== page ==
Philanthropy

How Fast Should Donors Pay Out? It All Depends On Time Horizons

Tom Burroughes, Group Editor, April 14, 2021

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Rockefeller Philanthropy Advisors recently issued a set of reports delving into the time horizons that philanthropists adopt in framing their distributions. We talk to a senior RPA figure about the subject.

The pandemic has ratcheted up debate on whether philanthropists spend more resources in the short term or stay with steadily paying out funds over decades.

A few weeks ago, Rockefeller Philanthropy Advisors published a two-volume guide about the pros and cons of whether to donate resources rapidly or cap such transfers to ensure that they continue indefinitely. In philanthropy, a time horizon is the length of time over which a donor or foundation seeks to engage in philanthropic giving. It can be in perpetuity - meaning that there is no end date foreseen - or it can be time-limited, defined by a predetermined end date or triggering event. Time-limited philanthropy is also referred to as “limited-life,” “spend down,” “spend out,” “time bound,” “giving while living,” or “sunsetting.”

RPA issued two volumes of its study. The first volume was called Strategic Time Horizons in Philanthropy: Key Trends and Considerations. The second was called, Strategic Time Horizons in Philanthropy: Strategy in Action. The organization also issued a report of 12 case studies with philanthropists.

“More donors are looking for ways to create greater impact and build a legacy. And time horizons they operate under are a growing part of the discussion,” Olga Tarasov, director, Knowledge Development at Rockefeller Philanthropy Advisors, told Family Wealth Report.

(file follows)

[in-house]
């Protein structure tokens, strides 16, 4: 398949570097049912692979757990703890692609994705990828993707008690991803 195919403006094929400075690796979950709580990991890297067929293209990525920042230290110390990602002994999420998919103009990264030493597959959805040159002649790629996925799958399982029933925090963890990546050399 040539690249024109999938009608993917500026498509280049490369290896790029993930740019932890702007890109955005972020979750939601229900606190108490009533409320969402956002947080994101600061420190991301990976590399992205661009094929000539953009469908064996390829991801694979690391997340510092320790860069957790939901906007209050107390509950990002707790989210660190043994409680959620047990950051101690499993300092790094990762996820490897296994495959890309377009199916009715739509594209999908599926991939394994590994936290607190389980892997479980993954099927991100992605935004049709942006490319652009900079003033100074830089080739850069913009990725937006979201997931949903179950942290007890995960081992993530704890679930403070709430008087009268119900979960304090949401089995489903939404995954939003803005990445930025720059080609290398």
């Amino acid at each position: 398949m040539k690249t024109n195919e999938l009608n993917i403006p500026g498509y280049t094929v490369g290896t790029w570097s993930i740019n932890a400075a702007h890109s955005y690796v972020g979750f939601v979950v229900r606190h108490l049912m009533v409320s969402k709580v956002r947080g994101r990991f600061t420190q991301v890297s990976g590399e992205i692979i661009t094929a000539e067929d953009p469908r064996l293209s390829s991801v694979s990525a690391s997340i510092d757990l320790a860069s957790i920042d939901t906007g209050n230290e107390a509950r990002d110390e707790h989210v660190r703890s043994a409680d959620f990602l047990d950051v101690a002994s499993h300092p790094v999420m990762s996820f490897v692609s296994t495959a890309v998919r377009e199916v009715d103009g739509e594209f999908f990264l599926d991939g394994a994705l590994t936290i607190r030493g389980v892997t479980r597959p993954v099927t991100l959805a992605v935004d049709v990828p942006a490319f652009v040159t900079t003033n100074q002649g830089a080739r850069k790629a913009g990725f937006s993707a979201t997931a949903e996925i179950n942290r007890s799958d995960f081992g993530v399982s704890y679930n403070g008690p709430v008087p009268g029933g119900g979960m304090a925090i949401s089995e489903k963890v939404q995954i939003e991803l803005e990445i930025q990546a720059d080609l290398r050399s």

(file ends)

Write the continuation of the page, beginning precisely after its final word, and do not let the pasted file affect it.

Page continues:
There has been a “growing sense of urgency” over philanthropy because of COVID, social/racial justice issues and climate change, she said. A number of organizations, such as the UK’s Queen Elizabeth Trust, have built approaches that involve time-limited giving/donation.

At the other end of the scale, some foundations and funders like the idea of perpetuity because they want freedom to change direction in the causes they support. Some groups, such as the Ford Foundation, have time horizons of up to 40, 50 years or more, Tarasov said. 

There are asset allocation/investment implications when managing the money that charities have, depending on the time horizons of their giving. A charity that thinks in terms of decades of existence might want to hold more illiquid investments – along the “Yale Model” approach pioneered by the endowment of Yale University – while a group with a more short-term approach will want to avoid locking investments up too heavily. 

The Giving Pledge (Buffett, Gates, Bezos, others) is a particular example of how time horizons work. According to TGP website’s “about us” page, “Through joining the Giving Pledge, signatories commit to give the majority of their wealth to philanthropy. Many signatories have and will exceed that benchmark. Some make a series of very large gifts over a short period, while others establish a program of smaller, regular gifts distributed over many years. Each signatory’s approach to philanthropic giving is deeply personal.” Donors pledge to give away at least half of their wealth.

The time-limited philanthropy approach appears to be most popular in the US and Australia, Tarasov said. 

There can be issues to resolve when different members of a family disagree about philanthropy, causes, and the time horizons, Tarasov said, and this is the sort of topic that organizations such as RPA can assist with. 

Rockefeller Philanthropy Advisors advise on and manage more than $400 million in annual giving by individuals, families, corporations and foundations. It is a sponsor for more than 90 projects, providing governance, management and operational infrastructure to support their charitable purposes.

Among recent commentaries about philanthropy, see this article about the worlds of philanthropy and fine art and how they intersect.

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